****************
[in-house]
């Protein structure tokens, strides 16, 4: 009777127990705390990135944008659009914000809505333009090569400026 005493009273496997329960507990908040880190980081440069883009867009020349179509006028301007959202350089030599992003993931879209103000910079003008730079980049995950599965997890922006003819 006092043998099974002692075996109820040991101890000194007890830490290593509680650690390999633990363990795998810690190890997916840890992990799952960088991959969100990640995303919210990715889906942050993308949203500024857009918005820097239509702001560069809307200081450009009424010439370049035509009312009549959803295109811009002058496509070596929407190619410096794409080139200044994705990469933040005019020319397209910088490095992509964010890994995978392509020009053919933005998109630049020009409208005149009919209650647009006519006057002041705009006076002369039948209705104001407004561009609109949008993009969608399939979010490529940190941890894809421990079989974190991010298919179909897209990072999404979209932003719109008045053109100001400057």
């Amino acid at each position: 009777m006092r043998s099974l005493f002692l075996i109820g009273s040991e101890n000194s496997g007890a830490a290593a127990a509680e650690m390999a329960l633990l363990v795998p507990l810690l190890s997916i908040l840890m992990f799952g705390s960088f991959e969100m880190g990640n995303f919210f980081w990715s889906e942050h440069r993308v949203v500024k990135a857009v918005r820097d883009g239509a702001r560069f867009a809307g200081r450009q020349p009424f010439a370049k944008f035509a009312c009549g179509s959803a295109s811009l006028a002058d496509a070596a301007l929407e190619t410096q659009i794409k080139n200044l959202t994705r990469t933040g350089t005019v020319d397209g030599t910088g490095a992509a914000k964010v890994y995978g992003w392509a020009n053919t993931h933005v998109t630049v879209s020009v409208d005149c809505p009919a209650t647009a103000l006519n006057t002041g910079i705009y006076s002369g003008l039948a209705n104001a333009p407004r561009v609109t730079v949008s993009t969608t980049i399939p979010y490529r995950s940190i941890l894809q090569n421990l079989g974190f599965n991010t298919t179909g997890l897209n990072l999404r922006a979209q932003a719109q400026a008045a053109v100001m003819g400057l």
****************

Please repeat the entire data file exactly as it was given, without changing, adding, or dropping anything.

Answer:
[in-house]
């Protein structure tokens, strides 16, 4: 009777127990705390990135944008659009914000809505333009090569400026 005493009273496997329960507990908040880190980081440069883009867009020349179509006028301007959202350089030599992003993931879209103000910079003008730079980049995950599965997890922006003819 006092043998099974002692075996109820040991101890000194007890830490290593509680650690390999633990363990795998810690190890997916840890992990799952960088991959969100990640995303919210990715889906942050993308949203500024857009918005820097239509702001560069809307200081450009009424010439370049035509009312009549959803295109811009002058496509070596929407190619410096794409080139200044994705990469933040005019020319397209910088490095992509964010890994995978392509020009053919933005998109630049020009409208005149009919209650647009006519006057002041705009006076002369039948209705104001407004561009609109949008993009969608399939979010490529940190941890894809421990079989974190991010298919179909897209990072999404979209932003719109008045053109100001400057």
């Amino acid at each position: 009777m006092r043998s099974l005493f002692l075996i109820g009273s040991e101890n000194s496997g007890a830490a290593a127990a509680e650690m390999a329960l633990l363990v795998p507990l810690l190890s997916i908040l840890m992990f799952g705390s960088f991959e969100m880190g990640n995303f919210f980081w990715s889906e942050h440069r993308v949203v500024k990135a857009v918005r820097d883009g239509a702001r560069f867009a809307g200081r450009q020349p009424f010439a370049k944008f035509a009312c009549g179509s959803a295109s811009l006028a002058d496509a070596a301007l929407e190619t410096q659009i794409k080139n200044l959202t994705r990469t933040g350089t005019v020319d397209g030599t910088g490095a992509a914000k964010v890994y995978g992003w392509a020009n053919t993931h933005v998109t630049v879209s020009v409208d005149c809505p009919a209650t647009a103000l006519n006057t002041g910079i705009y006076s002369g003008l039948a209705n104001a333009p407004r561009v609109t730079v949008s993009t969608t980049i399939p979010y490529r995950s940190i941890l894809q090569n421990l079989g974190f599965n991010t298919t179909g997890l897209n990072l999404r922006a979209q932003a719109q400026a008045a053109v100001m003819g400057l």